Katie LaPotin, Red Alert Politics, May 30, 2013
One Pennsylvania lawmaker is in hot water for making anonymous and fictitious posts online in which he attacked some of his own constituents for their pro-fracking views.
Rep. Jesse White, a Democrat from the Pittsburgh suburbs, acknowledged Thursday that he did write the posts in question and that he intends on apologizing for anything “offensive or hurtful” that he wrote.
“On occasion, I have exercised my First Amendment rights and responded in kind, which was an error in judgment that I regret. To be clear, I did not use government resources while posting comments on these sites,” White posted on his Facebook page Thursday.
“I apologize to Janice Gibbs and Donald Roessler for any action I’ve taken that may have been offensive or hurtful, and I will be extending a private invitation to meet with them to discuss our viewpoints face-to-face in an effort to find common ground and foster a more professional and respectful level of communication,” he added.
In one of his anonymous posts, White mentioned Gibbs, who supports the concept of drilling for oil in Pennsylvania’s Marcellus shale region, by name. Then, posting under other pseudonyms, he called Gibbs an “industry troll,” “uneducated yonder,” “dumber than a box of rocks” and “an embarrassment to her community.” He even went as far to adopt the pseudonym “Janice Gibson” and write that “Janice Ludwin Gibbs is a local mole for the gas industry propaganda group Energy In-depth.”
White was caught when a CBS Pittsburgh investigation into the IP addresses of the pseudonyms traced back to the computer on which he answers his state emails. The investigators also found that White was the domain owner of the site GasRootsPA.com, a Drudge Report look-a-like page that “chastises drilling supporters as ‘whores’ and regularly praises White.” Within an hour of his interview with CBS Pittsburgh, however, the site’s domain registration was changed to a purportedly fictitious Tony Stewart.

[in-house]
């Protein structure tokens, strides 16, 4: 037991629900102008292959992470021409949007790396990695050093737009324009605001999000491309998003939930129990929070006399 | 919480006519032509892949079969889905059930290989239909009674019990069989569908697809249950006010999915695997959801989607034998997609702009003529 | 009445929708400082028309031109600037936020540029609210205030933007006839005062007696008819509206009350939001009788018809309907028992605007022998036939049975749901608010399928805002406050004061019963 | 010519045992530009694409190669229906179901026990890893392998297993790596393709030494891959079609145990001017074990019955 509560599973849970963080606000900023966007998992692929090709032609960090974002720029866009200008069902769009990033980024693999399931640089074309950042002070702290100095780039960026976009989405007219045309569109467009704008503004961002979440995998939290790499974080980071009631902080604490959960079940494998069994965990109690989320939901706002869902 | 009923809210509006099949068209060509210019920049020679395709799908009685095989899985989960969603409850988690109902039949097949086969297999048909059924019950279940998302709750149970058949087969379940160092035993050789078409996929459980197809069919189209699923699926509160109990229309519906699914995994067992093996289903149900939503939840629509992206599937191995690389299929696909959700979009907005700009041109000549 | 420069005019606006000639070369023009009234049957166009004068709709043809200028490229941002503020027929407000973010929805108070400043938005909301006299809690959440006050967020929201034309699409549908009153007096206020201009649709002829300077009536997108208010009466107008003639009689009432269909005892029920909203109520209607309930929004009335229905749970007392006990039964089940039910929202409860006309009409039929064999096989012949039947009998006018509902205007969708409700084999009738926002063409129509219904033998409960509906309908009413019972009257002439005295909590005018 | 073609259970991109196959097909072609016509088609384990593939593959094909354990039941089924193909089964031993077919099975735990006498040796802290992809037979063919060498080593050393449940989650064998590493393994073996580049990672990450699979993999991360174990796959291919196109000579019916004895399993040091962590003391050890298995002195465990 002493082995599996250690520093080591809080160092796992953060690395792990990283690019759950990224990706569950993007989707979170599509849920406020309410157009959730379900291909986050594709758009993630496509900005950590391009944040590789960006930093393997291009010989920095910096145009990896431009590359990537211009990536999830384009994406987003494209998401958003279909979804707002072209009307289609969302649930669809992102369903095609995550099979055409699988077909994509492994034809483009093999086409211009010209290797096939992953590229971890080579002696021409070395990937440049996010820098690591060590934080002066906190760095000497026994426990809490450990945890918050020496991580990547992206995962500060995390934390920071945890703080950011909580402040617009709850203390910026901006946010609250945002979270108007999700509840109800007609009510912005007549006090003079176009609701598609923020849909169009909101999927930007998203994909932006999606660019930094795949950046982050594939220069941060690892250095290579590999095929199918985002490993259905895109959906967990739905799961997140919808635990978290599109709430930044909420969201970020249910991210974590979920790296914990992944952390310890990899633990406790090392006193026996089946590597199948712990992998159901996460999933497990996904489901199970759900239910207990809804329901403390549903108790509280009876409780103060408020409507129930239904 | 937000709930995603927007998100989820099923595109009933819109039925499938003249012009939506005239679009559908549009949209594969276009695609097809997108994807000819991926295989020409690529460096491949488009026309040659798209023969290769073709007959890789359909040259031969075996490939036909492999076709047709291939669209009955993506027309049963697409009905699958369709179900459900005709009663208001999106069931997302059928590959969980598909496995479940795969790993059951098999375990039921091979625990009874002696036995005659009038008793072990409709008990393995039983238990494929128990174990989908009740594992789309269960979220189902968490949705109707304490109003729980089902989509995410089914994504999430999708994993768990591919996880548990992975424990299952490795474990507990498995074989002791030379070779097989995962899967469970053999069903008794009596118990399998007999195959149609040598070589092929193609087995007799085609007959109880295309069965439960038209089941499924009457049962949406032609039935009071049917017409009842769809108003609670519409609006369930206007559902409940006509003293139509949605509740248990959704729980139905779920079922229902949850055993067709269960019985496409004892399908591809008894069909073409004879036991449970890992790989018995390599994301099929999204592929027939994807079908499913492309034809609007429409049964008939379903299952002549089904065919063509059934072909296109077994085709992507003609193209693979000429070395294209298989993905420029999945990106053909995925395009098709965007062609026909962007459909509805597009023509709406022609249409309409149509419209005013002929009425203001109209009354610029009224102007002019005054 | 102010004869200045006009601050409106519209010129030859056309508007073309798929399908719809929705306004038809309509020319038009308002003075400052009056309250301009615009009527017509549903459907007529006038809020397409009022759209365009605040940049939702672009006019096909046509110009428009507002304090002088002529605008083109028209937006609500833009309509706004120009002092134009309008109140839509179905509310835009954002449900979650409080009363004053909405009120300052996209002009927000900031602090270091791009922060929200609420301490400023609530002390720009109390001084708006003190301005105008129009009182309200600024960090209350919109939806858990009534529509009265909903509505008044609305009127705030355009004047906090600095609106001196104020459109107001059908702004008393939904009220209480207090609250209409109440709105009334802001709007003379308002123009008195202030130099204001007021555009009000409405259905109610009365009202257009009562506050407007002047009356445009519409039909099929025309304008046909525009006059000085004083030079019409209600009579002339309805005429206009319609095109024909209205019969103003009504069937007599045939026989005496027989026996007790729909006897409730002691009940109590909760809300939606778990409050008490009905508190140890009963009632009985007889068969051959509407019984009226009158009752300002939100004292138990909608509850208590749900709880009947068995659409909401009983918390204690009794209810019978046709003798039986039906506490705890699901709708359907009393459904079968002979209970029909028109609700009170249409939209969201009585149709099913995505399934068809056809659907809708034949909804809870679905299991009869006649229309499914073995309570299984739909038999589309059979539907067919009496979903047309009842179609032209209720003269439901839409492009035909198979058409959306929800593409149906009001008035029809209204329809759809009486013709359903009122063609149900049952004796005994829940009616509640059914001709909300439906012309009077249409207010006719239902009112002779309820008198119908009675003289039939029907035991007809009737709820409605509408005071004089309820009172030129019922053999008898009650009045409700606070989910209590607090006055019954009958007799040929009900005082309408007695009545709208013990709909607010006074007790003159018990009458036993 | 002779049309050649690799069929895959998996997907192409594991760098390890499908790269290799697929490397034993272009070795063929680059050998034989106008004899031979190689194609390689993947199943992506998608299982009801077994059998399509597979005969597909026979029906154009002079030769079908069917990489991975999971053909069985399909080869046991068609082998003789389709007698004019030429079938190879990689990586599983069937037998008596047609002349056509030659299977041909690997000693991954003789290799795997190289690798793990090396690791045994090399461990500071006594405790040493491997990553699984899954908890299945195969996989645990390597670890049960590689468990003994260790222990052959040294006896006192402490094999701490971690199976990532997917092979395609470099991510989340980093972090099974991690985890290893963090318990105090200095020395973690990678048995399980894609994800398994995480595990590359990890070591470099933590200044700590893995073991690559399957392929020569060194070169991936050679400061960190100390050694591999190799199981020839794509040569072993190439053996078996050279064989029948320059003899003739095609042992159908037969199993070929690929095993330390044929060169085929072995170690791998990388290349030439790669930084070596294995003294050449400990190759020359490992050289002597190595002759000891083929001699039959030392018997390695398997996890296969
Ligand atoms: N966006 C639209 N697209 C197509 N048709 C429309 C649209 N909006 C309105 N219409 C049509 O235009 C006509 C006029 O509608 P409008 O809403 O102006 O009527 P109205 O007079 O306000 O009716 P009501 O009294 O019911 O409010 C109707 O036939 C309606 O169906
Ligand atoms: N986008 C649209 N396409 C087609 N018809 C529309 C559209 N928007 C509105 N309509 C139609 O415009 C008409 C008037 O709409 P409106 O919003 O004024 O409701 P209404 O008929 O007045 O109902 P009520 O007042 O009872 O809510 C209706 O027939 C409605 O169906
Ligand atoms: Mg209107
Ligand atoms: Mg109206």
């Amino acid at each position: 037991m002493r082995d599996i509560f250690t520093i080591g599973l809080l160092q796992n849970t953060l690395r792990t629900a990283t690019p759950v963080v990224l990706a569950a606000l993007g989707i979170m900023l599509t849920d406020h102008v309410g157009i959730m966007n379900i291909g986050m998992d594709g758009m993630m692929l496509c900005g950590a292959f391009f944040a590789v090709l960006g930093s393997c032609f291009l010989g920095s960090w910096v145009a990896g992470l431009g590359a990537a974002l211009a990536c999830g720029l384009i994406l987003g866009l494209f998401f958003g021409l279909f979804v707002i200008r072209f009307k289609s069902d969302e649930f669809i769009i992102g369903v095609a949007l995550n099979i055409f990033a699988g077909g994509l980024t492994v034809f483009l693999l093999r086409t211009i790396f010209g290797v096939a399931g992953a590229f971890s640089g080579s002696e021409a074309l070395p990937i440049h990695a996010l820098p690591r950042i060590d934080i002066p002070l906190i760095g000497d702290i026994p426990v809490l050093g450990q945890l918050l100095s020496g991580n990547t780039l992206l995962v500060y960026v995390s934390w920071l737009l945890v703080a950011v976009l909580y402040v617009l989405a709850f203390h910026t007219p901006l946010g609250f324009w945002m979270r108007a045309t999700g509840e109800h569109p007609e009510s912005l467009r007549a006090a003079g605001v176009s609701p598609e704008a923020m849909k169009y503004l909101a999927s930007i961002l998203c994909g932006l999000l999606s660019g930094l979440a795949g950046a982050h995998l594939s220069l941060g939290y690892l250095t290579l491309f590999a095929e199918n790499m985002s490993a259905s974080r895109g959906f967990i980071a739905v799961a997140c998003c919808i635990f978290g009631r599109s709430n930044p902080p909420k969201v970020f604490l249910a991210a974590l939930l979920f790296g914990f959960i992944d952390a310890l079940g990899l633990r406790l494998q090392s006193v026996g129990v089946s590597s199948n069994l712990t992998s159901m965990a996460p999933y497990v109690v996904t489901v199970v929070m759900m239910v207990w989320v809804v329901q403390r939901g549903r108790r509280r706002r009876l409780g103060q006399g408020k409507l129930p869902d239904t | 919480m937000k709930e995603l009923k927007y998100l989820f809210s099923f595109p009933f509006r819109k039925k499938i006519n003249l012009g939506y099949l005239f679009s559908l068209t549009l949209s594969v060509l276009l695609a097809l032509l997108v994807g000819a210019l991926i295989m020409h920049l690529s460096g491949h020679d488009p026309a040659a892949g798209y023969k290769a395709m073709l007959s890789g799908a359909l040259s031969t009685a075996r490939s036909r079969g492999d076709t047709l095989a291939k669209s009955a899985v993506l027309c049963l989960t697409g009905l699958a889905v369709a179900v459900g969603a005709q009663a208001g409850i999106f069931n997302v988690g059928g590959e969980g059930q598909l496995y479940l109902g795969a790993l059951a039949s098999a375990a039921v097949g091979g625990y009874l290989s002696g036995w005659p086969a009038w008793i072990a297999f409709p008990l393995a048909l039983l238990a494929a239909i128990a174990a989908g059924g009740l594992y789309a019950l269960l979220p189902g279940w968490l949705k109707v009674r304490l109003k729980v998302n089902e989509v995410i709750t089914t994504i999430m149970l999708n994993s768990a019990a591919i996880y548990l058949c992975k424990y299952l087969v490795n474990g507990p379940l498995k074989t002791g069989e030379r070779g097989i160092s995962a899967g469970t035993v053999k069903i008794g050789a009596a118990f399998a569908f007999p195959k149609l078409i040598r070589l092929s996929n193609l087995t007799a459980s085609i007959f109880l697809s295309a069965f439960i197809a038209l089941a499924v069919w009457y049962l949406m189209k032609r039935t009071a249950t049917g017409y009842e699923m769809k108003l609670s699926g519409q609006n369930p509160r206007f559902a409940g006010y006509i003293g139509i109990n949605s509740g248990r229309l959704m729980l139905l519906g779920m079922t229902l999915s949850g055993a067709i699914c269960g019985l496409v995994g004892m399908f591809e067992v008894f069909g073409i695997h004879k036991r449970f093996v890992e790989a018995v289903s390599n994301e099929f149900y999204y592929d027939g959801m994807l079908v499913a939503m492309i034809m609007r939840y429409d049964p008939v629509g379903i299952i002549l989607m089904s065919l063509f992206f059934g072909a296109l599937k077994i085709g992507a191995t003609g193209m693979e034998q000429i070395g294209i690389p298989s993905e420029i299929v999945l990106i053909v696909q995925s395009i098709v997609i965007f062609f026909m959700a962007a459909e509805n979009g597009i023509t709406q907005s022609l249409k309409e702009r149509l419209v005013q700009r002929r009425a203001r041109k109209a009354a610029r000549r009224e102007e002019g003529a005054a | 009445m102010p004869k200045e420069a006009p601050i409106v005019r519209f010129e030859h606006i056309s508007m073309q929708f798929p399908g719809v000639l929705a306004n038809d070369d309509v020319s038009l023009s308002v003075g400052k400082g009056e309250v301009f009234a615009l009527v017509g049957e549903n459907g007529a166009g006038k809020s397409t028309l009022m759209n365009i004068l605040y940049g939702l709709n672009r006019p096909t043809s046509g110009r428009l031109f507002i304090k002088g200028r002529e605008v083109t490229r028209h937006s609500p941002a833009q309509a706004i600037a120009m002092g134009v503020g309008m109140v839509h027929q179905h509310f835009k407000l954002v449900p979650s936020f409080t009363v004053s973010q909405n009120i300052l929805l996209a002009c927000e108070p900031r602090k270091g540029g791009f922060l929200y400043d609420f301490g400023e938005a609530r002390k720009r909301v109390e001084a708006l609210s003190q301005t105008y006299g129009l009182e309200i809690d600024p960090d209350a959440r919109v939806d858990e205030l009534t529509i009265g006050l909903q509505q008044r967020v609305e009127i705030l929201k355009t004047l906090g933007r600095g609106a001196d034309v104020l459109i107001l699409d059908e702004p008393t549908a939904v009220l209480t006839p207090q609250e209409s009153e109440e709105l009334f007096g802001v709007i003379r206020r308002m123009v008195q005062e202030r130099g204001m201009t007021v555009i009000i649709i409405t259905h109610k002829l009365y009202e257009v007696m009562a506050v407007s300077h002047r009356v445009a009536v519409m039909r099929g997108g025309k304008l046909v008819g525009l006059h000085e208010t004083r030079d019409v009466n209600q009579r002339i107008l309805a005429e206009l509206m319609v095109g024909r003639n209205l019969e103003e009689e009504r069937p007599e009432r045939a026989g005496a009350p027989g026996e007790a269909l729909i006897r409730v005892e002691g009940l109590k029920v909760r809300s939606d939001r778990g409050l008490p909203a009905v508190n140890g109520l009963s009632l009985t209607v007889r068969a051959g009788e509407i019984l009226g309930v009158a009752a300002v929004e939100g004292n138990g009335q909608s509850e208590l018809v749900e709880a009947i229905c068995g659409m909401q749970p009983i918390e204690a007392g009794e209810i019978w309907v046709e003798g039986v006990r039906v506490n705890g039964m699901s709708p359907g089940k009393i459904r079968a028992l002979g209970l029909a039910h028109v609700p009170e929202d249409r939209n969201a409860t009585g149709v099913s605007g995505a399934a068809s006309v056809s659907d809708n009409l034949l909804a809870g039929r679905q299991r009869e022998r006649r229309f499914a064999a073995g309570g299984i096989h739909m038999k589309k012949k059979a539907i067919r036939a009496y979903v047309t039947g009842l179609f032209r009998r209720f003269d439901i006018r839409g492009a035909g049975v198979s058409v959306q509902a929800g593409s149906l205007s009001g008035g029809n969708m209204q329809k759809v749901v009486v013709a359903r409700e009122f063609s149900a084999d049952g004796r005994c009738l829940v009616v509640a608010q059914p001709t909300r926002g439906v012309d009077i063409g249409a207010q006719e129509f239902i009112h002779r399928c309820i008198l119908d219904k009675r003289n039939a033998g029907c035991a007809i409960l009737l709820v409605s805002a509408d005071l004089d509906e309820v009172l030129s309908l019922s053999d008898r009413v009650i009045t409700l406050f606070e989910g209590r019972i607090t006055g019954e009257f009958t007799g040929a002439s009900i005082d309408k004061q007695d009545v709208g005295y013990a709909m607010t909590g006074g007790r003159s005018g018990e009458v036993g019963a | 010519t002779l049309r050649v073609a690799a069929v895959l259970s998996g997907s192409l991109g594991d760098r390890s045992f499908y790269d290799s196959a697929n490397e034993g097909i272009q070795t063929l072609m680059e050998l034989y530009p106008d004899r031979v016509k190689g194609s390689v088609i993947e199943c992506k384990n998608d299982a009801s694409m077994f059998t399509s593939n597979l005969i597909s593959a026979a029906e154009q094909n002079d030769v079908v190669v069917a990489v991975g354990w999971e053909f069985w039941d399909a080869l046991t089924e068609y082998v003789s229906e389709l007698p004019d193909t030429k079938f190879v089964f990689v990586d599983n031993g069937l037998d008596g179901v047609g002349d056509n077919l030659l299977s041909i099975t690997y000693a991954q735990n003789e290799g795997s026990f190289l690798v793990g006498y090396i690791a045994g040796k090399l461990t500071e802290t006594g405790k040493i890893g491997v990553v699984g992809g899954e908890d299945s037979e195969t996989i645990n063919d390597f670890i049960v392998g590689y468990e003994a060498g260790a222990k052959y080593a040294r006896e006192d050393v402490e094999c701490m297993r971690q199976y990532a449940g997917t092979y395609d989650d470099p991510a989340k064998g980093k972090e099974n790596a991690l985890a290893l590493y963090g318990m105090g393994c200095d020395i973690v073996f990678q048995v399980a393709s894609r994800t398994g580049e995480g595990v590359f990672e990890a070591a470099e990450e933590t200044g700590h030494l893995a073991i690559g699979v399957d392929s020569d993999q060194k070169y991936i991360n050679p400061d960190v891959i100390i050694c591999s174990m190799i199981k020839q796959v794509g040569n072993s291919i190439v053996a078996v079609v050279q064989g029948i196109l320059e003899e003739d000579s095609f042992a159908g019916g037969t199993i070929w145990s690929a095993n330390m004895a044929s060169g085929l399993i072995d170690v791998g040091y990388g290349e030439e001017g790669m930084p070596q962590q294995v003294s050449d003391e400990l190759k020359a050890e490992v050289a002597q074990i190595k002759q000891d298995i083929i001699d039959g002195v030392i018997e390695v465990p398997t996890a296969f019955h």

White also went after Roessler, a farmer, because he earns royalties from Marcellus shale drilling. He even posted that people should boycott Roessler’s crops because of the royalties.
“He’s gone on insulting me, insulting my intelligence,” Roessler told CBS Pittsburgh.
Ironically, White recently voted for a bill in the State House that aimed to prevent “individuals from creating fake profiles online with the intent to maliciously harm another person.”
Although his comments may have been distasteful, White did not break any rules or cross any ethics boundaries by posting his comments as long as he didn’t benefit financially from the comments, according to John J. Contino, the former executive director of the Pennsylvania State Ethics Commission.